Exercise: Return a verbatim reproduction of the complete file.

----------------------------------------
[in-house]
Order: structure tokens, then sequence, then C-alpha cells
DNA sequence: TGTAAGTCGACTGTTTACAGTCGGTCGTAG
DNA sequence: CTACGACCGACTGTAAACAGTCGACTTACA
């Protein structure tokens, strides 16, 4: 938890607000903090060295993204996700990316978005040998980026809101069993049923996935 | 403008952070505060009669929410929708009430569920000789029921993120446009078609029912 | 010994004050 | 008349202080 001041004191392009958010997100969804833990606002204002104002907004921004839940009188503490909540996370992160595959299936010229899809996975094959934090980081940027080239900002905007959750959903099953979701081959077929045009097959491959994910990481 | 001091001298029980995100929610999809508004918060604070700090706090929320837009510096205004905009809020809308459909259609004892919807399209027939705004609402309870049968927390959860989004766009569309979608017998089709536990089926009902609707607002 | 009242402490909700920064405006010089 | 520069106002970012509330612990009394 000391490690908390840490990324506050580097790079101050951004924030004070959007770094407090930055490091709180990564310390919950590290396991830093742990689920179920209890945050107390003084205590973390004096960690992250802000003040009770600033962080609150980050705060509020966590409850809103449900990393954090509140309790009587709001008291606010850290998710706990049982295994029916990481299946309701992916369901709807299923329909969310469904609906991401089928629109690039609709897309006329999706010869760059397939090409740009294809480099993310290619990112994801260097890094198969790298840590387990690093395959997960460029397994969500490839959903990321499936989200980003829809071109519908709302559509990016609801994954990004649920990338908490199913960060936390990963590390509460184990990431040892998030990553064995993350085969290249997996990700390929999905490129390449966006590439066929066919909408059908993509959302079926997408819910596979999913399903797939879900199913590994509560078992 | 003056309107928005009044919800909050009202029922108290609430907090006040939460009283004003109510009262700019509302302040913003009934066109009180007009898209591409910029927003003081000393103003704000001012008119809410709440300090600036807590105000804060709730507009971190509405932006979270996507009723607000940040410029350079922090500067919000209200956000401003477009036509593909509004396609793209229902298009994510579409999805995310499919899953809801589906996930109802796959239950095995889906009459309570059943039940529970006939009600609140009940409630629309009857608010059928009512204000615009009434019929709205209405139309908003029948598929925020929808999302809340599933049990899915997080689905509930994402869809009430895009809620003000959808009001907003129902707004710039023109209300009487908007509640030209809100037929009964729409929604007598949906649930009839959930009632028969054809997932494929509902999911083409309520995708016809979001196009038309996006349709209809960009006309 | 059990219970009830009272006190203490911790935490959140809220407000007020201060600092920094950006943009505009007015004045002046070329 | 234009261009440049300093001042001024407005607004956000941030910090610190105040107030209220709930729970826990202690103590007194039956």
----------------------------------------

[in-house]
Order: structure tokens, then sequence, then C-alpha cells
DNA sequence: TGTAAGTCGACTGTTTACAGTCGGTCGTAG
DNA sequence: CTACGACCGACTGTAAACAGTCGACTTACA
């Protein structure tokens, strides 16, 4: 938890607000903090060295993204996700990316978005040998980026809101069993049923996935 | 403008952070505060009669929410929708009430569920000789029921993120446009078609029912 | 010994004050 | 008349202080 001041004191392009958010997100969804833990606002204002104002907004921004839940009188503490909540996370992160595959299936010229899809996975094959934090980081940027080239900002905007959750959903099953979701081959077929045009097959491959994910990481 | 001091001298029980995100929610999809508004918060604070700090706090929320837009510096205004905009809020809308459909259609004892919807399209027939705004609402309870049968927390959860989004766009569309979608017998089709536990089926009902609707607002 | 009242402490909700920064405006010089 | 520069106002970012509330612990009394 000391490690908390840490990324506050580097790079101050951004924030004070959007770094407090930055490091709180990564310390919950590290396991830093742990689920179920209890945050107390003084205590973390004096960690992250802000003040009770600033962080609150980050705060509020966590409850809103449900990393954090509140309790009587709001008291606010850290998710706990049982295994029916990481299946309701992916369901709807299923329909969310469904609906991401089928629109690039609709897309006329999706010869760059397939090409740009294809480099993310290619990112994801260097890094198969790298840590387990690093395959997960460029397994969500490839959903990321499936989200980003829809071109519908709302559509990016609801994954990004649920990338908490199913960060936390990963590390509460184990990431040892998030990553064995993350085969290249997996990700390929999905490129390449966006590439066929066919909408059908993509959302079926997408819910596979999913399903797939879900199913590994509560078992 | 003056309107928005009044919800909050009202029922108290609430907090006040939460009283004003109510009262700019509302302040913003009934066109009180007009898209591409910029927003003081000393103003704000001012008119809410709440300090600036807590105000804060709730507009971190509405932006979270996507009723607000940040410029350079922090500067919000209200956000401003477009036509593909509004396609793209229902298009994510579409999805995310499919899953809801589906996930109802796959239950095995889906009459309570059943039940529970006939009600609140009940409630629309009857608010059928009512204000615009009434019929709205209405139309908003029948598929925020929808999302809340599933049990899915997080689905509930994402869809009430895009809620003000959808009001907003129902707004710039023109209300009487908007509640030209809100037929009964729409929604007598949906649930009839959930009632028969054809997932494929509902999911083409309520995708016809979001196009038309996006349709209809960009006309 | 059990219970009830009272006190203490911790935490959140809220407000007020201060600092920094950006943009505009007015004045002046070329 | 234009261009440049300093001042001024407005607004956000941030910090610190105040107030209220709930729970826990202690103590007194039956």